“Glorious, madam, isn’t it?” the clerk says as he snaps an expensive bracelet on her wrist. She asks to see another piece, and as the salesman bends over and leans into the showcase she takes advantage of the distraction to disappear. Out on the street the focus remains on the bracelet until the shot widens and Stanwyck is finally revealed. She enters a pawn shop, where the clerk quickly passes around her to bolt the door shut and phone the police.
Barbara Stanwyck was attached to Remember the Night almost as soon as Leisen was. Stanwyck biographer Victoria Wilson reveals Leisen’s status as much as his desire for Stanwyck as leading lady when she writes: “If Leisen snapped his fingers, he got what he wanted. And he wanted Barbara for the part of Lee Leander, jewel thief. He felt the part was written for her.” For once director and writer agreed. During production Sturges told Stanwyck, “I’m going to write a great comedy for you.” The footnote to that quote is The Lady Eve (1941), the Sturges classic starring Barbara Stanwyck.
Leisen also had someone specific in mind for leading man.
By the time of Remember the Night, Fred MacMurray had achieved star status at Paramount. MacMurray had had a few early bit appearances in the movies while in California in the late twenties, but he was more officially discovered by Paramount in early 1934, while playing saxophone with the band in the Broadway production of Roberta. Paramount didn’t do much with him at first, loaning him to Warner Bros. for a quick bit role, then RKO where he played Mary Carlisle’s love interest in the May Robson vehicle Grand Old Girl (1935). It was the bit role in Warner’s Friends of Mr. Sweeney (1934) that paid quick dividends.
Friends of Mr. Sweeney starred funnyman Charlie Ruggles, whose brother Wesley was at that time an equally well-known director. Wesley Ruggles was set to direct Claudette Colbert in The Gilded Lily at Paramount, and was so impressed by MacMurray that he even managed to get his star to lobby for him as her leading man. The Gilded Lily was a hit, and wound up the first of seven films MacMurray and Colbert appeared in together. Its success led to Katharine Hepburn selecting MacMurray over Randolph Scott to play opposite her in Alice Adams (1935) at RKO. But it was back on the home lot that MacMurray would really take off when he was cast opposite Carole Lombard in the romantic comedy Hands Across the Table (1935) directed by Mitchell Leisen.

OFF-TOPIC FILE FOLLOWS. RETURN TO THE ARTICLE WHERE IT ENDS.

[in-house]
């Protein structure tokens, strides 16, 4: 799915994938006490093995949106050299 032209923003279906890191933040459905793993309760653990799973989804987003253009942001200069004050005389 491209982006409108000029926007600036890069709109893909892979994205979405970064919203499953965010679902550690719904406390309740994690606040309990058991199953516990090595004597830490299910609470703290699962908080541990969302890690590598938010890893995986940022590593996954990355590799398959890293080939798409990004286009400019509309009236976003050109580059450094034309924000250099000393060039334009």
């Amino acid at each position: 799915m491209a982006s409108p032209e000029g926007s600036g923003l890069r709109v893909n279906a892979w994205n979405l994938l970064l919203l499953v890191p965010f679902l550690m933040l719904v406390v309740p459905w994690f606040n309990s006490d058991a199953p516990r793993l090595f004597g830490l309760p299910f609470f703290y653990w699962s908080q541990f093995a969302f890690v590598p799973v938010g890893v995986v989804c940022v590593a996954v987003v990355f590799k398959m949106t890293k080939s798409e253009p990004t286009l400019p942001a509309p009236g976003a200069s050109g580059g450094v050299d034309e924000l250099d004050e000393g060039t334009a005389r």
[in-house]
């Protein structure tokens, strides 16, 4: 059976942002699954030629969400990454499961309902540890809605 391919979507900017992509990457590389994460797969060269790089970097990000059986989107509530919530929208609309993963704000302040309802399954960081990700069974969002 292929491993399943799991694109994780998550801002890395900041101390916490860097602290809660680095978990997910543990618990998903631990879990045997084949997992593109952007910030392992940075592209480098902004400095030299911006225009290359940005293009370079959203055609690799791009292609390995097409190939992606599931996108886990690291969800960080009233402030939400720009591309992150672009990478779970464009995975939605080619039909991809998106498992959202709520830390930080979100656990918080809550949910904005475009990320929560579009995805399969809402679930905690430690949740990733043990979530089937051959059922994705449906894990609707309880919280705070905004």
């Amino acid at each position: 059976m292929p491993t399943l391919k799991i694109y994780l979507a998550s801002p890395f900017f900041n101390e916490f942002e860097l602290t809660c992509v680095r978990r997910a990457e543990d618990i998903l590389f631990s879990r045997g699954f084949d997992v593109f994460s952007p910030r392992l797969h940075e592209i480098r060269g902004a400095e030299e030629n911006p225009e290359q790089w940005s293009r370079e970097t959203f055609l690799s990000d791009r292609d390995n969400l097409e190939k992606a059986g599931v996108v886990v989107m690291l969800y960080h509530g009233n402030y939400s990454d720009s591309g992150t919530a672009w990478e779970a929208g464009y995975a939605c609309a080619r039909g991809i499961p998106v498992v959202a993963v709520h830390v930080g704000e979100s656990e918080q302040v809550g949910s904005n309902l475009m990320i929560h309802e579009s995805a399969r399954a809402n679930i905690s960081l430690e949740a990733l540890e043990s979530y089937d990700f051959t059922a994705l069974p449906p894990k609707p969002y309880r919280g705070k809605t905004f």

“I took a flying leap and put Fred MacMurray in,” Leisen said, worried about the actor’s inexperience. It was the first of nine films MacMurray would appear in directed by Leisen (Remember the Night being their fourth movie together), so obviously Leisen’s decision turned out for the best. MacMurray credited Lombard, saying, “I owe so much of that performance and my subsequent career to her.” MacMurray became a favorite of Lombard’s, appearing with her in three additional films, The Princess Comes Across (1936), Swing High, Swing Low (1937, also directed by Leisen), and True Confession (1937), and also socializing together off-screen with spouses Clark Gable and MacMurray’s first wife Lillian Lamont. MacMurray played multiple times with several of his leading ladies, including Colbert, Lombard, and Barbara Stanwyck, who he was cast with on three additional occasions following their debut together in Remember the Night.
MacMurray shares his first scene in Remember the Night with Fred Toones (1906-1962), an African-American actor who was often billed as “Snowflake” or Fred “Snowflake” Toones, if billed at all. Toones appeared in nearly two hundred feature films released mostly between 1931-1947, showing up in a variety of occupations as the typically subservient black stereotype of the time. His most common credits come as train porters, bootblacks, and, as in the case of Remember the Night, servant or man Friday. Snowflake, as Rufus, takes the incoming telephone call from the District Attorney (Paul Guilfoyle) that pulls Sargent (MacMurray) into court and delays his trip home for Christmas.
Only minutes into the movie and Stanwyck’s been established as a thief and MacMurray a prosecutor who, as his boss states, has the right kind of face to send a woman to jail. Remember the Night immediately jells once these two are placed together on separate sides of the same courtroom. Yet it’s another party altogether who inadvertently thrusts this unlikely duo into each other’s arms in a scene that also wins over the audience.
Remember the Night is funny, sad, and romantic, usually taking these emotions one at a time. This episodic nature of the movie should hurt it, but the varying scenes are stacked in a way that heightens our connection to the strong leading characters without causing any confusion. Remember the Night is uneven, though nonetheless charming and enjoyable throughout. It’s the kind of movie that, once you know it, you’ll very likely be able to pick out your favorite scene, whether it be the madcap citizen’s arrest that occurs after a country detour, or the heartbreaking reunion gone wrong between mother and daughter during this odd couple’s first stop.
For me, it is the early courtroom scene, made great not so much by MacMurray or Stanwyck, but by character actor Willard Robertson, who dominates the action as Lee Leander’s defense attorney Francis X. O’Leary.